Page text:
In the second of two blogs regarding the “swivel chair” Compliance professionals experience when monitoring access to material, nonpublic information (“MNPI”) –– we reference the multiple applications, emails, excel sheets, and other siloed materials across the business needed to create one source of truth for identifying potential risks. For Private Equity firms doing deals, by the time that information is collated, compared, and checked, the situation has changed, new team members may already be staffed, and it’s back to square one. Sound familiar?
It’s not just manual compliance processes causing strain on an organization. Teams are more spread out than ever, businesses are diversifying their service offerings to drive growth, and the velocity of global regulation continues to rise.
With a swath of regulatory action – updates to the Alternative Investment Fund Managers Directive (“AIFMD”) in Europe, and the SEC updating guidance on reporting material events to drive towards transparency, along with the persistent challenges associated with cybersecurity, data protection, anti-money laundering, and know-your-client checks – many private equity firms are revisiting how they stay on top of compliance.
The EU’s Digitial Operation Resilience Act (“DORA”) is another significant piece of new legislation impacting private equity firms, as it imposes tech-focused business continuity requirements and comes into effect in 2025, with a focus on risk management, incident reporting, resilience testing, and third-party contracting.
Overall management of MNPI and conflicts of interest is more complicated than ever. With pressure coming from all sides, how can Private Equity managers stay abreast of information within the firm and persons privy to MNPI, while also meeting regulatory demands? Technology, of course. Let’s walk through an example.
While compliance officers at private equity firms will be familiar with the typical personas who may have access to confidential and/or MNPI (e.g., Partners, Directors, Associates, Analysts, etc.), there are events that can add obstacles to identifying who exactly has access to what.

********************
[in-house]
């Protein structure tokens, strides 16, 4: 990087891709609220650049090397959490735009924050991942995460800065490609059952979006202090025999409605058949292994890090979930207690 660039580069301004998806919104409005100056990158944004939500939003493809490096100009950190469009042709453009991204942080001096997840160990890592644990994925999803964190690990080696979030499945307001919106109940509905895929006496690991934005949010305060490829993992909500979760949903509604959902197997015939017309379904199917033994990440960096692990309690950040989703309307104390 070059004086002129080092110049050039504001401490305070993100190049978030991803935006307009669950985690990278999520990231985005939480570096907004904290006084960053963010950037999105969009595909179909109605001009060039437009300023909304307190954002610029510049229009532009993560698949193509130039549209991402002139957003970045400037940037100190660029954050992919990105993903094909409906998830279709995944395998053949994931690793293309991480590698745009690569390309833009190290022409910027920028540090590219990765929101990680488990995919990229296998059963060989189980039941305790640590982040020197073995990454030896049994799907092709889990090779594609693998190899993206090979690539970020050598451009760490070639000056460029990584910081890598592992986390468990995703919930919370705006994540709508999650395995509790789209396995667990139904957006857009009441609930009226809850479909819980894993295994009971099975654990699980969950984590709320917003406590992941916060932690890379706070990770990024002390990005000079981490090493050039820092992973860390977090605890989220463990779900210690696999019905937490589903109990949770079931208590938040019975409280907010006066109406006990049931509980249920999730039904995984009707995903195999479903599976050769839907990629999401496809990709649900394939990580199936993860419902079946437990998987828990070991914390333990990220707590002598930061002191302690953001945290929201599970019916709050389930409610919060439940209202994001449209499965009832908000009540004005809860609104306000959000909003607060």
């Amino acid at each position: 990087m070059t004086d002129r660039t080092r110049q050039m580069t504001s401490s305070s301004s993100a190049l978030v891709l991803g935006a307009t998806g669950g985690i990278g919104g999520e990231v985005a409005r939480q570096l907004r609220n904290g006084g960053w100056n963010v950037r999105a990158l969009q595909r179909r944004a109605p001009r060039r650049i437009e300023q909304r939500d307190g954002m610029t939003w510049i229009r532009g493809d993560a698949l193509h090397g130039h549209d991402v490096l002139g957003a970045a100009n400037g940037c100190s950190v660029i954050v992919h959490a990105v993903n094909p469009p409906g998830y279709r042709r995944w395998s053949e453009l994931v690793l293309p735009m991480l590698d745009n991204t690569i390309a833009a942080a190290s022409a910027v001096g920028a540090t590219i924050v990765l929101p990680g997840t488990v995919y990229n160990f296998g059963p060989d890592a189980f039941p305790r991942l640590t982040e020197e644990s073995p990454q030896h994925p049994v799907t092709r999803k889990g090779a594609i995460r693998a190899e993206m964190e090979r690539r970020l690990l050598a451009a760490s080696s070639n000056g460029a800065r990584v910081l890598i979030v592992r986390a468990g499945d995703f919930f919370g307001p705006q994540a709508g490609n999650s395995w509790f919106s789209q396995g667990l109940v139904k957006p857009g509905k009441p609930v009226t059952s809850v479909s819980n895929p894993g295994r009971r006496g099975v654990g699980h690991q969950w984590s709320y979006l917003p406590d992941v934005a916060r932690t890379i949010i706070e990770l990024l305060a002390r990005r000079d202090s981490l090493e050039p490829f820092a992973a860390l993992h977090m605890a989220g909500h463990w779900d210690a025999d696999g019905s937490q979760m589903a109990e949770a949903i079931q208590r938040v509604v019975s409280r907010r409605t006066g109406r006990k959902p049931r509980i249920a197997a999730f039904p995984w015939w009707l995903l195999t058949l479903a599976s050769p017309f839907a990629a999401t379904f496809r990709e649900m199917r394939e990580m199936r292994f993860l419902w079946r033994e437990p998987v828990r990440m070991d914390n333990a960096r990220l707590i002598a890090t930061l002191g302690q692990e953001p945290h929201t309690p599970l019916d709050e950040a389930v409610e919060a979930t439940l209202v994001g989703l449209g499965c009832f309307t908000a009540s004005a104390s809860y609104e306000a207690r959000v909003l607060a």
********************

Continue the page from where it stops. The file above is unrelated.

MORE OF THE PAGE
For instance, a typical confidential/MNPI situation for private equity firms occurs around deal events, such as purchases of public companies, material subsidiaries, assets, or portfolio company sales. In all scenarios, there will be communication between numerous stakeholders, all of whom will be privy to MNPI. Stakeholders must be properly identified and added to insider lists, and the transaction needs to be added to the firm’s restricted list (securities that employees are prohibited from buying or selling).
Now imagine the scenario above occurs multiple times per week. It goes without saying that a manual process quickly becomes inefficient. And it’s not enough to simply put a name on a list and call it “done.” Not to mention firms doing business in the EU and UK are required by MAR to maintain both Permanent and Deal-Related lists.
And a Compliance team’s job doesn’t stop there. This information must now be used to approve employees’ personal account dealing requests, outside activities, and private investments and review completed transactions made on behalf of the firm’s clients, outside access persons, or even the firm itself, to ensure MNPI isn’t being misused. As others are brought “over the wall” throughout the course of our scenario, the process starts again, and the volume of data required to document, review, maintain, and check against, becomes greater.
It's enough to make anyone in their swivel chair nauseous!
However, with the right SaaS tool in place, the scenarios above can be streamlined and automated, and all critical information and activities can be executed, monitored, and logged from one source of truth. The right tool makes it easy for employees to self-report confidential MNPI and ensure Compliance captures all relevant, required information from the start, eliminating the back and forth and mile-long email chains with employees.
Firms are able to collate, maintain, and update information on Restricted and Insider Lists with the click of a button, and create automated communications to inform employees when they’ve been added to, or removed from, an insider list. Real-time checks against those lists also automate personal account dealing request reviews and approvals and conduct conflict checks across the business—surfacing potential risks faster so compliance can focus their effort on actioning them instead of chasing down information.
Identifying the right time to automate your compliance workflows is up to you, but a key indicator is the volume of workload. As part of the parcel with any compliance program, regulators such as the FCA, ESMA, and SEC, are going to examine your policies and procedures for managing MNPI risk. If there are processes in place that lack sophistication and controls to avoid potential issues downstream, regulators will take action and the volume of work will only exacerbate these shortcomings.
Technology is vital for preventing and detecting the misuse of MNPI and meeting global regulatory requirements. By enabling a single source of truth and ensuring the right information makes it into the hands of compliance, risk mitigation becomes that much easier. As a result, the “swivel chair” can become a thing of the past––thankfully for the better––so that firms can move forward and comply with confidence.